Sunday, July 01, 2007

Loving Ko Phi Phi's Low Season

With tourism bringing crowds to ever more remote places, low season is today's version of 'the less traveled road'. And it’s a blessing to the cash-strapped - if you don’t mind a little rain now and then, you can enjoy many beautiful parts of the world at very reasonable prices, with no crowds.

May through October marks low season on the Andaman coast. At Ko Phi Phi, we stayed at Phi Phi Erawan Palms resort, which offered double rooms for 1,800 baht (when booked through – this goes up to a whopping 4,500 baht at the height of peak season.

We had the beaches at Laem Tong and Ao Loh Ba-Kao all to ourselves.

Hin Klang Reef, Bamboo Island, and Mosquito Island were pretty much deserted when we got there – it was just us, dozens of parrotfish, and a small but menacing community of black sea urchins. Our sole human contact, other than with our boatman, was with a family of three Americans who briefly gushed "beautiful reef, beautiful fish!" before setting off... once again leaving us to the silence of the Andaman sea.

The wind was blowing too strongly for us to see Ao Maya, a magnet for day-trippers from Phuket anxious to see where The Beach was filmed. Ah, the sacrifices one must make to enjoy the low season. We swam for a while in the lagoon at Ao Pileh before distant lightning strikes and arriving day-trippers prompted us to scramble out of the water.

After crossing the inter-island swells in a tiny longtail boat, the ominous grey clouds on the horizon were enough to make us flee to our favorite rainy-day pastimes: eating and shopping. Note to self: low season water travel requires a strong stomach!

Ton Sai was backpacker central even in the off season; I can just imagine how packed it must be during peak. I stood for ten minutes on the main alley and watched wave after wave of Caucasian shoppers and backpackers walk by, with few Thais or even other Asian tourists in the mix. While cheap rooms were available in Ton Sai for a fraction of what we were paying at Erawan Palms, the hustle and bustle of "downtown" just didn't fit with our idea of a relaxing vacation.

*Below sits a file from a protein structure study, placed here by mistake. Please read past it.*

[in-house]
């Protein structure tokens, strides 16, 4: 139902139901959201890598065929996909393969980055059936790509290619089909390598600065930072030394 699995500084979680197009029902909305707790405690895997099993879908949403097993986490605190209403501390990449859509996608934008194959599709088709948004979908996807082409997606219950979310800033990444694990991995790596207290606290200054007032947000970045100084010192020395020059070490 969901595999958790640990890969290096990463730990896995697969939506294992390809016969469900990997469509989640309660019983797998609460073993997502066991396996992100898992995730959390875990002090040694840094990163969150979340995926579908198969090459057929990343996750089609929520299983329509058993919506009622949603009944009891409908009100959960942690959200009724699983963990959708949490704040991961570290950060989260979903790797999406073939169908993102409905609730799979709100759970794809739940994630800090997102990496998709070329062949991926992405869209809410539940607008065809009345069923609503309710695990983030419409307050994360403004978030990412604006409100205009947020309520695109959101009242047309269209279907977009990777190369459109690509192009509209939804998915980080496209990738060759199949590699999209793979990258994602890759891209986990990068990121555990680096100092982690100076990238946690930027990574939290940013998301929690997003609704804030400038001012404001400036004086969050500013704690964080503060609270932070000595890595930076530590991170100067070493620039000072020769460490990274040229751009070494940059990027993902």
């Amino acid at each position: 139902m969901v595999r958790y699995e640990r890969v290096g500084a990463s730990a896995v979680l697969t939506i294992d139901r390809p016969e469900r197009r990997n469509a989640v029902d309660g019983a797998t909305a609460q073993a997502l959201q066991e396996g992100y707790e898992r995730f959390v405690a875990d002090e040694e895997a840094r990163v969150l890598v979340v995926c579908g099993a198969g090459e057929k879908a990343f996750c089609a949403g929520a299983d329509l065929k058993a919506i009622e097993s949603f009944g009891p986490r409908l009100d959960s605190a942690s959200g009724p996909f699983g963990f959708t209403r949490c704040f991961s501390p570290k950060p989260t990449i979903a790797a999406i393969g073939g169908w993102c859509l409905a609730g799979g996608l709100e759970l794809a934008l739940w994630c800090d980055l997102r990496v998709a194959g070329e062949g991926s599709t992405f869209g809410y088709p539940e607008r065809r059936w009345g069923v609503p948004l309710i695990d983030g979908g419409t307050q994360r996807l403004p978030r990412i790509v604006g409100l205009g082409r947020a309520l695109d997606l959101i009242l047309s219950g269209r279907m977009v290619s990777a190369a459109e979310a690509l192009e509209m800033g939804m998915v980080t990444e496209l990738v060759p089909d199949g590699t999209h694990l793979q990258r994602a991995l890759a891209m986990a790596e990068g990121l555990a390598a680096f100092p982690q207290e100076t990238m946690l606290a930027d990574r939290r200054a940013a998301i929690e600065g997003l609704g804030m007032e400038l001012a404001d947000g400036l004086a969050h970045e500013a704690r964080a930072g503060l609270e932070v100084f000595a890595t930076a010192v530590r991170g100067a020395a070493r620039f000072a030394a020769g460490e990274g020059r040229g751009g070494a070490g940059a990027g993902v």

Back at Laem Tong, we scouted around for evening activities. Even at low season prices, I can’t afford to stay at luxury resorts like Zeavola, with rates ranging from 5,500 to 11,000 baht a night. But for the price of a cold cocktail, we were able to indulge ourselves, lounging on cushioned beach beds that would otherwise go unused. Staff are at their friendliest when there’s no one else waiting to be served, and instead of rushing us at dinner they cheerfully brought us a second serving of their delicious octopus ink bread and let us soak in the relaxed ambience of their romantic beachfront restaurant. If we weren’t so perplexed by the bread’s color, I would never have guessed its ingredients included anything more exotic than toasted cheese.

The other benefit of low season is discounts on the ultimate in pampering – spa treatments. At Wana Spa at Phi Phi Island Village, we booked a two-and-a-half hour package that included a milky jacuzzi soak, a scented body scrub, and a relaxing aromatherapy massage for about 2,700 baht per person. Okay, so it was an indulgence that was over ten times more expensive than the humble Thai massage we got in Krabi town for 250 baht, but I consoled myself with the thought that the same spa package in Singapore would probably set me back at least 6,000 baht, if not more.

Tourism authorities all over the world are doing their darnedest to market rainy season tourism, quoting euphemisms like "fruit season" or "green season" to dress up the cold, wet truth. I’m half-hoping they’re unsuccessful, so that we can keep low season the exclusive province of knowing travelers with a penchant for cut-rate trips.

Low season optimists know that weather forecasts that predict a 50% chance of rain can be flipped around and read as a 50% chance of, well, no rain. Here’s hoping we continue to stay lucky.

Contact information and more detailsRead more about Ko Phi Phi
  • "swam for 45 minutes with three 15-20ft manta rays swooping around us" - Schiavoni Files
  • "tonnes of farangs running around but somehow, the whole place doesn't seem as shamelessly touristy as say Patong" - unkster
  • Rock climbing at Ton Sai tower: "At the top of the routes, you overlook Ao Ton Sai and Ao Lo Dalam, which are the two bays in the skinny part of Ko Phi Phi." - All Thai-ed Up
  • Post-tsunami cleanup report by Project Aware

Read the previous entry or check out the rest of this Krabi and Ko Phi Phi trip series.

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At May 03, 2008 4:54 PM, Blogger Paul said...

Wow! What a great blog! Awesome travels and great photos.

Thanks so much for posting.

You know my wife and I love Singapore maybe we can look you up when we are there again.

Planning any trips to Koh Samui?

All the best,
Paul Valente
Resorts and Hotels on Koh Samui

At November 18, 2008 11:20 PM, Blogger NEW PINOY said...

Away from home too.


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